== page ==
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NCAA Week 8: Previewing the Wisconsin Badgers’ Match-up

October 22, 2016 • Jon Lowe • Big Ten, Front Page, NCAA, Predictions, Preview

Although the defense has fared very well without outside linebacker Vince Biegel, it was still pretty clear that the Wisconsin Badgers missed his presence in overtime against Ohio State. I’m not saying this is solely because of Biegel, but Wisconsin is 4-0 with him and 0-2 without him (it might matter more who the opponents are).

With a big match-up against Iowa coming up, and likely the deciding game on if the Badgers will still get a chance at redemption in the Big Ten Championship, Biegel’s presence is more important than ever. Iowa is not anywhere close to where Michigan and Ohio State are offensively, and they aren’t as good as the Badgers defensively. It should be a low-scoring game, which is just what the Badgers like.

Iowa has had sort of a “mixed bag” of results this season, one with which they were expected to (probably) be undefeated at this point. Yet, they are undefeated on the road, and .500 at home. Their road wins include a low-scoring win over Minnesota, a high-scoring win over Purdue, and a certain victory over Rutgers. Their home losses include defending FCS champion North Dakota State, which isn’t a bad team but shouldn’t happen regardless, and a loss to a since-resurfaced Northwestern team. At this point in the season, a reeling Wisconsin is still the best opponent Iowa has faced so far, and the schedule doesn’t get easier. Iowa needs this win as well.

On offense, Iowa still has some pieces despite the loss of star receiver Matt VandeBerg. Iowa has a duo in the backfield of Akrum Wadley and LeShun Daniels Jr., and they both have at least 586 yards and 6 touchdowns a piece. Quarterback C.J. Beathard hasn’t had the great season people expected, but he has been more than serviceable and has put together a nice season as well. Wideout Riley McCarron is now the leading receiver in Iowa, and he leads the team in receptions (24), yards (289) and touchdowns (3). Tight end George Kittle isn’t far behind in any of those categories either. In other words, Iowa has some nice pieces on offense, and although they aren’t stars, they still are capable of putting up points. However, this Badgers’ defense has only allowed one game of more than 17 points, and Michigan, Michigan State and LSU all put up 14 or less. Expect Iowa to be in that ballpark.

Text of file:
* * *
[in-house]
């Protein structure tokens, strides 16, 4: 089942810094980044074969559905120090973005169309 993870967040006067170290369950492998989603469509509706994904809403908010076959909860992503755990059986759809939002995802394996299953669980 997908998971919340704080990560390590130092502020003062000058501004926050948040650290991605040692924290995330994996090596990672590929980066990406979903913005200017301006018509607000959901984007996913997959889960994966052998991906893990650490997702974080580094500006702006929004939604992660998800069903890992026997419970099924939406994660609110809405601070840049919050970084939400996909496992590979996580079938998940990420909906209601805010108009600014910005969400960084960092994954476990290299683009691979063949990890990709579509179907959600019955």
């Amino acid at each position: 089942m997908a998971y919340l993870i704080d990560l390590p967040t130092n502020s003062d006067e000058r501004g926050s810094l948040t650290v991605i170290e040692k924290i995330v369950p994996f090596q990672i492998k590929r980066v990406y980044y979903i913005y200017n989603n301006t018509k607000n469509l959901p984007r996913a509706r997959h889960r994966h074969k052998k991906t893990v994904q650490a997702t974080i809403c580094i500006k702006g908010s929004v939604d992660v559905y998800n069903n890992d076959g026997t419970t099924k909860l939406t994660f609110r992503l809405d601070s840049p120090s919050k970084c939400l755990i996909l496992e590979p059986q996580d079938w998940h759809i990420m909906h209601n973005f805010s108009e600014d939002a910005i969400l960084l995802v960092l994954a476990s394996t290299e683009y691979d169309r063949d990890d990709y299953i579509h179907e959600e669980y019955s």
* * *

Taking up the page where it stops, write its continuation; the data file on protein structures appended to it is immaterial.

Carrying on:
Iowa also has the defensive pieces to be able to maintain Wisconsin’s offense on Saturday. They shouldn’t be able to throw the ball that well, as cornerback Desmond King is one of the best corners in the NCAA. Cornerback Greg Mabin isn’t bad either, as he is also projected to be drafted in the 2017 NFL Draft. The Badgers will need the running game again if they have any plans of throwing against Iowa, and outside of defensive tackle Jaleel Johnson, there isn’t a ton of experienced, front seven talent for the Hawkeyes. This defense isn’t as good as Michigan’s, so the Badgers should be able to put up enough offense to win the game.

I don’t like the Badgers getting more than one touchdown, but I think they are going to be able to move the ball enough to get a few field goals Saturday. The Badgers also have enough experience controlling the explosive offenses of Michigan and Ohio State, and the talent that LSU and Michigan State are supposed to have. Iowa’s offense has less overall talent, and therefore the Badgers should be able to hold them to 14 or less. I’ll say 13 here. Badgers win by a field goal, with a final score of: Wisconsin 16, Iowa 13.

Photo: Dylan Buell/Getty Images

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